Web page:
Cause and Effect

“As he went along, he saw a man blind from birth. His disciples asked him, ‘Rabbi, who sinned, this man or his parents, that he was born blind?’ ‘Neither this man nor his parents sinned,’ said Jesus, ‘but this happened so that the works of God might be displayed in him.'” (John 9:1-3)

By Scott Armstrong

I am not a scientist, but I do remember a few things from my physics class in high school.  I recall that the Law of Cause and Effect is very important.  In chemistry, when I mixed chemical A with chemical B (cause), there was a small explosion (effect).  Cool! When we are sick, we take medicine (cause) so that we will feel better (effect).  The Law of Cause and Effect is all around us, and it helps our crazy world make sense.

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So we should not be surprised when we want to boil everything spiritual down to simple cause and effect.  You’ve heard it before: if you trust in God, he will make you rich with houses and cars and lots of money.  On the other side, if a Christian develops cancer (effect), there has to be some spiritual cause, right? She lacks faith.  Or maybe she has been secretly sinning (gasp!)!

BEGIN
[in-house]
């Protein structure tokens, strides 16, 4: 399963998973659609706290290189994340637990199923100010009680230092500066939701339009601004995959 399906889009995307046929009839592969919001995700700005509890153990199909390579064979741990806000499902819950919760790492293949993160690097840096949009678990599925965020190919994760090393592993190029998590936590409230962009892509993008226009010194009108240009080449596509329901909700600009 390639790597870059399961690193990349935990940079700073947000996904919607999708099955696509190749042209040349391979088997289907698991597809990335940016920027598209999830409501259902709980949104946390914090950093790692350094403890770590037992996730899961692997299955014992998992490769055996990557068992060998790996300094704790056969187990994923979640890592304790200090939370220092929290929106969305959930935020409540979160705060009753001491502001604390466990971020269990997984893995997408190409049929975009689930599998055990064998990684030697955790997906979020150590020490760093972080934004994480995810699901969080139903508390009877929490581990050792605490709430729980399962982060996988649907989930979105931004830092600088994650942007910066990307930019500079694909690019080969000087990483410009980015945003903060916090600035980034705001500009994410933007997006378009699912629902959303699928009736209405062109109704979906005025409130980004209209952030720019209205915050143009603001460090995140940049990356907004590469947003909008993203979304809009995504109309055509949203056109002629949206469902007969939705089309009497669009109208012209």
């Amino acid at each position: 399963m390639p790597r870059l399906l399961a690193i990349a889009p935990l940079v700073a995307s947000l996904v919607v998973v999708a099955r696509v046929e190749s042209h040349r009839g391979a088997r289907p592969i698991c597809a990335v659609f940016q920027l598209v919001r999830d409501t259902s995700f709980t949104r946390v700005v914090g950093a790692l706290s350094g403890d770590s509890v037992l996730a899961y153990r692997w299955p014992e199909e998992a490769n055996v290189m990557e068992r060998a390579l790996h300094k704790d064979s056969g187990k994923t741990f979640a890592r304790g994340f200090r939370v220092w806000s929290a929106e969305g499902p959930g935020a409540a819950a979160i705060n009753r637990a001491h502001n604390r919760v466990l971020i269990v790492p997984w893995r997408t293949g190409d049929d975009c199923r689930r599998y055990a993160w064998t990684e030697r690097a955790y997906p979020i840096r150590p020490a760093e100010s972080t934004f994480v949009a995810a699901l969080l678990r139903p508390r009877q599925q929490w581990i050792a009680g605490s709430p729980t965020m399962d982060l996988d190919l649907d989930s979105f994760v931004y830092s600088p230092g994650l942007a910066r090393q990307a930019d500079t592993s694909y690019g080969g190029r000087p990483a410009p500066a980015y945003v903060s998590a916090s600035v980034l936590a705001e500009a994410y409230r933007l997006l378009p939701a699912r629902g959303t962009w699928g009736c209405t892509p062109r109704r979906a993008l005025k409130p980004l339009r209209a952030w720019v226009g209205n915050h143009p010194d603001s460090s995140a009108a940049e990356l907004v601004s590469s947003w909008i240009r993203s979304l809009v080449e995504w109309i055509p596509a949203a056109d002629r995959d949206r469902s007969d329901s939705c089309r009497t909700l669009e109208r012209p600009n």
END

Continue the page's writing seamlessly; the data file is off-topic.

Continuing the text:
In Jesus’ day, people took this law even further. In John 9, Jesus and his disciples pass a blind man on the road.  He obviously was blind because of his own sin—or even his parents’ sin, correct (v.2)? That makes more sense—if people only suffer or experience difficulties in life because of the stupid things they do, that fits our idea of what is just and right.  He or his family has sinned (cause).  Therefore, this man is blind (effect).

Jesus blows that theory out of the water.  Neither he nor his parents have done anything wrong. This man was born blind so that people could see God work in his life (v.3)!  There was a divine purpose even in this man’s inability to see.

I wonder if we view the hardships in our life the same way. Sure, many times we bring bad things upon ourselves as a result of our stupid decisions or because of sin in our lives.  But sometimes bad things happen to good people simply so that God’s work may be displayed in their lives.  We do not always understand it.  In fact, sometimes those around us will react with disbelief or shock (see the rest of chapter 9).  But God has a plan.  I don’t know about you, but that makes the darkness of the moment seem a whole lot more manageable. He will be with us and work in us until his purpose is displayed in our life. 

*This reflection is part of a series of devotionals written for youth by Scott and Emily Armstrong.  

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